Michael Cuffaro

Advanced seminars

Philosophy of Computing and Computer Science (LMU Munich Summer Semester 2015)

The aim of this course is to survey some of the more important metaphysical, epistemological, and value-theoretic questions arising from the science of computers and from their ubiquitousness in the modern world. Some of the topics we will discuss are: (a) the nature of the concept of computation, and its relation to and origins within logic and mathematics; (b) the philosophical significance of the complexity-theoretic distinction between tractable and intractable computational problems; (c) whether the human mind can be described as a computer in any meaningful sense, and the possibility of and our attitudes towards artificial intelligence; (d) the semantics of programming languages and the ontological status of software; (e) using computer simulations to answer questions in moral philosophy; (f) the legal status of autonomous software agents.

Introduction to the Philosophy of Physics (LMU Munich Winter Semester 2014-2015)

This course will provide students with an introduction to the philosophy of physics. By the end of the course, students should be familiar with and conversant in the major contemporary research areas in the philosophy of physics. Major topics to be covered will include: historical and contemporary debates over the fundamental structure of space, time, and motion; the significance of probabilities in statistical and quantum physics; the problem of the "arrow of time" in thermodynamics; and the interpretation of quantum mechanics.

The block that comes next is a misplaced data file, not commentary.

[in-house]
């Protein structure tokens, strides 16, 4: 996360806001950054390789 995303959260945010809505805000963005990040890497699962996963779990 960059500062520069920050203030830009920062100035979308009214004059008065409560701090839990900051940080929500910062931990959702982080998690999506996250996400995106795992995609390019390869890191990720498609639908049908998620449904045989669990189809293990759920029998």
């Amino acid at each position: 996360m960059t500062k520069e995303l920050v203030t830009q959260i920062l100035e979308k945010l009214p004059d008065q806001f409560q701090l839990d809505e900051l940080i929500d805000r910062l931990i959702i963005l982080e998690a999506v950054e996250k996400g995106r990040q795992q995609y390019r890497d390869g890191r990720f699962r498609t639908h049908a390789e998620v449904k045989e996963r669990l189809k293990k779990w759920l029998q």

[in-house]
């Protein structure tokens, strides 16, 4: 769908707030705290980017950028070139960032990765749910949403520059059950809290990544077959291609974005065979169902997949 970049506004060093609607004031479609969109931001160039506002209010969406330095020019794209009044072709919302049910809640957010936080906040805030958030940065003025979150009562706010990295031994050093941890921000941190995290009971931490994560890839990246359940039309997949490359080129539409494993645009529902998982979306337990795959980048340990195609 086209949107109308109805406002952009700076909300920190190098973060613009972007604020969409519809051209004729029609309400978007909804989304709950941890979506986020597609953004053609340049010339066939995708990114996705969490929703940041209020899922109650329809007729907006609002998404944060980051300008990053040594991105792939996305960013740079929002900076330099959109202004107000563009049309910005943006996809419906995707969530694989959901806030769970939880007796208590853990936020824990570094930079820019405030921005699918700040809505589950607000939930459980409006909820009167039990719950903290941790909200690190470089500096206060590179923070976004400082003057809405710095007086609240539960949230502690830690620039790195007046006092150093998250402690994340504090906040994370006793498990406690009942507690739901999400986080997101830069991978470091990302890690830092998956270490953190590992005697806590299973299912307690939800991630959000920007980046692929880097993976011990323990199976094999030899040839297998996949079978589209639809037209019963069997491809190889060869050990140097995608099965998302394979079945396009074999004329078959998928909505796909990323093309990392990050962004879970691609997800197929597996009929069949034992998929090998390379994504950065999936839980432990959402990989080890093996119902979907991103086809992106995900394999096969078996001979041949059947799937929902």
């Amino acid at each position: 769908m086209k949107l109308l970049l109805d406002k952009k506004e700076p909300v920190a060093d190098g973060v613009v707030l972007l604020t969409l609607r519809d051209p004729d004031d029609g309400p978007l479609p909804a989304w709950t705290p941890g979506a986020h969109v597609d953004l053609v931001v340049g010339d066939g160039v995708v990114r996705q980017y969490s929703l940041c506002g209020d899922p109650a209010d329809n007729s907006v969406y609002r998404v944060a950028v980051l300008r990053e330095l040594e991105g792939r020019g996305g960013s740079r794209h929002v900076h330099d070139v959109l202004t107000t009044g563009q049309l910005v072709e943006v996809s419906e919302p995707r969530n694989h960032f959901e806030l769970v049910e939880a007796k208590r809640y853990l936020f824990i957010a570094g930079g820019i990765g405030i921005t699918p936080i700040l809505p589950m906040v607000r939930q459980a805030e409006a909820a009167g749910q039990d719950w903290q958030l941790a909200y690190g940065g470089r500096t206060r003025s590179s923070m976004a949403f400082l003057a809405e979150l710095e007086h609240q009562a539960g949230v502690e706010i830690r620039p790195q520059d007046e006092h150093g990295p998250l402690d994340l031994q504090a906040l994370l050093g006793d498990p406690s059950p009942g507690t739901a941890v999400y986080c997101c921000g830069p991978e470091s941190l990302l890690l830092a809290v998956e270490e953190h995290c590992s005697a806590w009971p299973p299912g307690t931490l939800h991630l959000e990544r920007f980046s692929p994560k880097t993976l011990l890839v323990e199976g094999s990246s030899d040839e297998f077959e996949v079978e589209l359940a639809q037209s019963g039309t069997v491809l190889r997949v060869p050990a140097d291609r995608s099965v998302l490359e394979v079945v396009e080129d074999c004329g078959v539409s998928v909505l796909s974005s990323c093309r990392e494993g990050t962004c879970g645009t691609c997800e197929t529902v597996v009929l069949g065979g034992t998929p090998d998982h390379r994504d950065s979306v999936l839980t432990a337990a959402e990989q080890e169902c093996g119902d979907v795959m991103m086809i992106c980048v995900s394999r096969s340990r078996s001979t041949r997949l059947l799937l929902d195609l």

Classical Concepts in the Philosophy of Physics from Kant to the Present (LMU Munich Summer Semester 2014)

Discussion of what Bohr referred to as the "classical concepts" (space, time, causality, etc.) has historically occupied a central place in the philosophy of science. Yet since the advent of quantum theory early in the previous century, the question of the scope and validity of classical concepts has come under particular scrutiny. In this course we will conduct a historical survey of the topic. We will begin with one of the earliest modern expressions of these ideas, Kant's "pure concepts of the understanding," move forward to the philosophies of Heisenberg and Bohr, to Neo-Kantian and Logical Positivist responses, and end finally with contemporary literature on decoherence-based approaches to the resolution of the measurement problem and the interpretation of quantum mechanics.

Philosophy of Quantum Computation (LMU Munich Winter Semester 2013-2014)

Of the many and varied applications of quantum information theory, perhaps the most fascinating is the sub-field of quantum computation. In this sub-field, computational algorithms are developed which utilise quantum mechanical systems to compute solutions to computational problems with exponentially fewer resources than known classical alternatives. This is called "quantum speedup," and the search for its source has resulted in a flowering of philosophical and foundational research, and a wealth of new conceptual resources for philosophers and others interested in foundational issues in physics and computer science to draw upon.

The aim of this course is to provide the student with an understanding of the basic principles of and philosophical issues surrounding quantum computation. Philosophical topics to be addressed include: the status and significance of the "strong" Church-Turing principle; the implications of quantum computation for our philosophical understanding of mathematical proof, and its implications for computability theory and computational complexity theory more generally; the physical source of "quantum speedup"; and the relevance of quantum computation for the interpretation of quantum mechanics.

Undergraduate courses

Big Ideas (University of Western Ontario, Winter 2013)
Basic Logic (University of Western Ontario, Winter 2011)